Bangladesh

I. Summary

Surrounded by major drug producing and exporting countries, Bangladesh lies in the middle of one of the largest drug producing regions in the world. Although rumors persist of opium cultivation in some areas, Bangladesh is not a significant producer of narcotics. However, recent seizures of Southwest Asian heroin en route to Bangladesh indicate that trafficking organizations are using Bangladesh as a drug transit route. Bangladesh is also a consumer of illicit drugs. Local law enforcement agencies lack training, equipment, and other resources to detect and interdict drug shipments, and narcotics control efforts in Bangladesh lack coordination. Widespread corruption in the police aggravates law enforcement problems. Bangladesh is a party to the 1988 UN Drug Convention.

II. Status of Country

Unconfirmed reports indicate opium is cultivated in Bandarban District near the Burmese border. However, the extent (if any) to which Bangladesh produces illegal narcotics or precursor chemicals is unknown. Bangladesh authorities seized six kilograms (kg) of heroin from January through September 2000. However, Pakistani Customs officials in Karachi seized more than 39 kilograms of heroin en route to Dhaka in eight separate incidents during this same period.

III. Country Actions Against Drugs in 2000

Policy Initiatives. In late November, the Bangladesh Government passed a new Narcotics Control Act, updating the law for the first time since 1990. This new law allows authorities to follow a drug shipment through to its destination, thereby identifying all the various channels involved. Prior law required authorities to seize the drugs immediately. The Narcotics Control Act of 2000 also includes a ban on precursor chemicals.

Accomplishments. In May 2000, Bangladesh completed construction of its central chemical laboratory (which includes some U.S.-provided equipment), designed to assist the Bangladesh Department of Narcotics Control in identifying and evaluating seized drugs. The lab has not yet become operational.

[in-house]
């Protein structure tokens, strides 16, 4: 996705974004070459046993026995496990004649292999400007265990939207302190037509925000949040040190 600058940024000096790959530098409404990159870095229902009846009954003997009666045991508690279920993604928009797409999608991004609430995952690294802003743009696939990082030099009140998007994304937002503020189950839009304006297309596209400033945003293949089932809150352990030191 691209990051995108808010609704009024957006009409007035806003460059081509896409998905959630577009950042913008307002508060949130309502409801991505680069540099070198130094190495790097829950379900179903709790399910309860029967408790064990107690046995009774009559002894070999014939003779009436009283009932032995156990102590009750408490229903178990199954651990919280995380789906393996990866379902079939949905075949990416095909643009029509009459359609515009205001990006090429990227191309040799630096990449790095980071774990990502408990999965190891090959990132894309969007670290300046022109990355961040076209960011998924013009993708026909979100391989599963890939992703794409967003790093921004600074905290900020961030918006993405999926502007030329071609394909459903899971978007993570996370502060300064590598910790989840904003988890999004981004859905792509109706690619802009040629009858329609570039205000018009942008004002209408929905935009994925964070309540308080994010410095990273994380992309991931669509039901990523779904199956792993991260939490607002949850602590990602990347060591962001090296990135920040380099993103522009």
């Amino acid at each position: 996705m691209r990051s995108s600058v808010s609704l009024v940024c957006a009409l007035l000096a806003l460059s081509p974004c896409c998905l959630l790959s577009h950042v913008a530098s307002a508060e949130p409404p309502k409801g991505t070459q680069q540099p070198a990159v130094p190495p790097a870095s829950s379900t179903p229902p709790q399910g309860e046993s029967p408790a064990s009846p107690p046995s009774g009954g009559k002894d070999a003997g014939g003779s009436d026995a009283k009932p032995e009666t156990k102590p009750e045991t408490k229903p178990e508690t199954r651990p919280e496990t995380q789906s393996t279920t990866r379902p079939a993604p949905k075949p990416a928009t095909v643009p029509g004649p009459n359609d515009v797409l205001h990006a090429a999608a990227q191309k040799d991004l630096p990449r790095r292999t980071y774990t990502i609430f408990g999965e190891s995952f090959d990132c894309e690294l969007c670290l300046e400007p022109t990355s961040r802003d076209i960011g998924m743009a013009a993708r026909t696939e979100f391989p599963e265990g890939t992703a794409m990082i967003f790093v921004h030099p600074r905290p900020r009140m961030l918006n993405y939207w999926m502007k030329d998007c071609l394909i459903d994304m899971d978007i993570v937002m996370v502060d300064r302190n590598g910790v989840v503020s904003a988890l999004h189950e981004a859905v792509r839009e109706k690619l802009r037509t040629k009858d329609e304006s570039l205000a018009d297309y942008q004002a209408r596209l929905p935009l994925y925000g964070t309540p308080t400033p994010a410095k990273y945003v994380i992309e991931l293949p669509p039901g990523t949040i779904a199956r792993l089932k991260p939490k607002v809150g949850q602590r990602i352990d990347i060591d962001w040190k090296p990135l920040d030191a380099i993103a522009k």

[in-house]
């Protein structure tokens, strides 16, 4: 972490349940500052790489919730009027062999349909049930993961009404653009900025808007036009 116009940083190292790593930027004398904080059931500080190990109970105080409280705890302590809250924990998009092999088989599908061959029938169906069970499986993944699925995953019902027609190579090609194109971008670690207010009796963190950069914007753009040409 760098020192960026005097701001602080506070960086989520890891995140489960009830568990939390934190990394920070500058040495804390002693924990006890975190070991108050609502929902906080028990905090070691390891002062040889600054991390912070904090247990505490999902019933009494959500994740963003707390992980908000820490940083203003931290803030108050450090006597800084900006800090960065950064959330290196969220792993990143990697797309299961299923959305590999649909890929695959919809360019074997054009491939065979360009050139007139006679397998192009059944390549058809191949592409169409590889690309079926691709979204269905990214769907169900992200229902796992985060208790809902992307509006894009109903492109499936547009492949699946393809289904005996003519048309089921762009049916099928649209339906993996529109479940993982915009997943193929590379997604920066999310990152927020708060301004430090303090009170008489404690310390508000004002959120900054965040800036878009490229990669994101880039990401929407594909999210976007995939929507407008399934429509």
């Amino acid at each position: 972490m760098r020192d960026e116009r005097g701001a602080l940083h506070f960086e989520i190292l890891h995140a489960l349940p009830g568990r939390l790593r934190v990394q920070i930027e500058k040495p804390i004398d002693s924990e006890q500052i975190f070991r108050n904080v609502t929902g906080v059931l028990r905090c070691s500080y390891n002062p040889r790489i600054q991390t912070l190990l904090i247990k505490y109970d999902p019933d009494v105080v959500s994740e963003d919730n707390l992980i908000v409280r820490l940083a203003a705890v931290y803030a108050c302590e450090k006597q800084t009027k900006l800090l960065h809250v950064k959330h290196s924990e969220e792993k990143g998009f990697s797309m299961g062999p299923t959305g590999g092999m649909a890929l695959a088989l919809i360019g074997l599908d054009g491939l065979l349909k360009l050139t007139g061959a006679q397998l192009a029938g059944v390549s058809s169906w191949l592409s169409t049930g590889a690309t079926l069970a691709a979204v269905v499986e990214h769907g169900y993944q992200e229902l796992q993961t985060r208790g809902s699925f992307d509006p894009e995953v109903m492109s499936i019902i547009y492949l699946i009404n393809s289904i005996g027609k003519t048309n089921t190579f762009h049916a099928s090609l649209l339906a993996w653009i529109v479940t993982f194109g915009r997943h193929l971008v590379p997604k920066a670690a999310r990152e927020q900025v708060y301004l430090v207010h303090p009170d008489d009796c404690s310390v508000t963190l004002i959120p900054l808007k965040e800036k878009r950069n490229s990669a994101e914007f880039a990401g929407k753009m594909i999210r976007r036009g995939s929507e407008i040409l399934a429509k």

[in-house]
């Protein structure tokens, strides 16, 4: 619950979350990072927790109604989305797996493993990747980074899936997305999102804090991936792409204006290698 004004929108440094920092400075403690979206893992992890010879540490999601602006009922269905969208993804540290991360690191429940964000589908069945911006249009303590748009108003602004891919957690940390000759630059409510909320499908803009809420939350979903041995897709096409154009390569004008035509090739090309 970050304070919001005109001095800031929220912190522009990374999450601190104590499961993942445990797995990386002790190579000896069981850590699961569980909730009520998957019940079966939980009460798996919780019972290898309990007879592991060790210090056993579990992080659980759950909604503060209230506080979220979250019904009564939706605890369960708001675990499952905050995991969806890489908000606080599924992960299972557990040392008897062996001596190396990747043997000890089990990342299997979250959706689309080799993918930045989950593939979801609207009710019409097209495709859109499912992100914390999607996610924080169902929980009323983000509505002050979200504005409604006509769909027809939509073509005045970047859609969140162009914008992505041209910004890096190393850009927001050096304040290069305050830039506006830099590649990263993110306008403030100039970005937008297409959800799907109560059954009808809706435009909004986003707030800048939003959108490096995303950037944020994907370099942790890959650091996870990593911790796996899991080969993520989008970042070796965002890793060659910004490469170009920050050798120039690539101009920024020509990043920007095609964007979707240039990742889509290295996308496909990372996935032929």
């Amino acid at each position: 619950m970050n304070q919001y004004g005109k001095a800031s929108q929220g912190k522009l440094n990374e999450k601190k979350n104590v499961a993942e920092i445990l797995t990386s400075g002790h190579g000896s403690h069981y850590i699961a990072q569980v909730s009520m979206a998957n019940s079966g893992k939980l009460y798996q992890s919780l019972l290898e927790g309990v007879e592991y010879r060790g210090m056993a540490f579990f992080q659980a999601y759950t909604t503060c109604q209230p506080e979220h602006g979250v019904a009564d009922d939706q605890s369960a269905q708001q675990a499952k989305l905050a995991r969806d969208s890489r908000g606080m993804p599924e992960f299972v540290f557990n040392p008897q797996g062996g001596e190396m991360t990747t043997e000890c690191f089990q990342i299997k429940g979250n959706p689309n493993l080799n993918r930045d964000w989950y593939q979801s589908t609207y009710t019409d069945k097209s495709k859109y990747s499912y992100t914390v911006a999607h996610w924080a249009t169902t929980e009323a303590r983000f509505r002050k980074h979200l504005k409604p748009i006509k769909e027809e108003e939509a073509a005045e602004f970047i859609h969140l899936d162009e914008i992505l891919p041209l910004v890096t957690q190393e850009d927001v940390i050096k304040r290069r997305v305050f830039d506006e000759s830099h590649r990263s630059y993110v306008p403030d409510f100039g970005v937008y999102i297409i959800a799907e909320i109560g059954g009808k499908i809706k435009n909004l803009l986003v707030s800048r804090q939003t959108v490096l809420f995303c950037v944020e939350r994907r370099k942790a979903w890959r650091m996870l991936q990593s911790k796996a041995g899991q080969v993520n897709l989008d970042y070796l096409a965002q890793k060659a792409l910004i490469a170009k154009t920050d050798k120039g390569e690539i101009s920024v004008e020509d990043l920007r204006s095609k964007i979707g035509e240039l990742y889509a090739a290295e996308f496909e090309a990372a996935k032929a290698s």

Law Enforcement Efforts. During the period from January through September 2000, law enforcement officials seized six kilograms of heroin, 3.9 metric tons cannabis and 140,000 bottles of Phensidyl, a cough syrup containing codeine widely abused in Bangladesh. In 1999 law enforcement officers seized a total of 28 kilograms of heroin (24 of which were seized in a single raid), 2.3 metric tons of cannabis and 113,000 bottles of Phensidyl. The Department of Narcotics Control (DNC) recruited twenty new officers directly from the university and gave them the rank of Assistant Deputy Director, a rank that would normally take twenty years to achieve in a move designed to limit the agents' vulnerability to corruption. While the DNC does offer some basic training, border guards, airport customs officers and police officers have little training in narcotics control.

Corruption. Corruption of government officials and law enforcement personnel is widespread in Bangladesh. Local police officers and government officials assist in smuggling goods, including narcotics. Corruption cases are rarely prosecuted, and corrupt officials are usually not punished beyond suspension or termination of government employment.

Asset Forfeiture. The Narcotics Control Act of 2000 grants the authorities the right to confiscate assets to combat drug-related money laundering.

Agreements and Treaties. Bangladesh is a party to the 1988 Drug Convention. Bangladesh also exchanges narcotics-related information with Burma, and it previously entered into a memorandum of understanding on narcotics cooperation with Iran.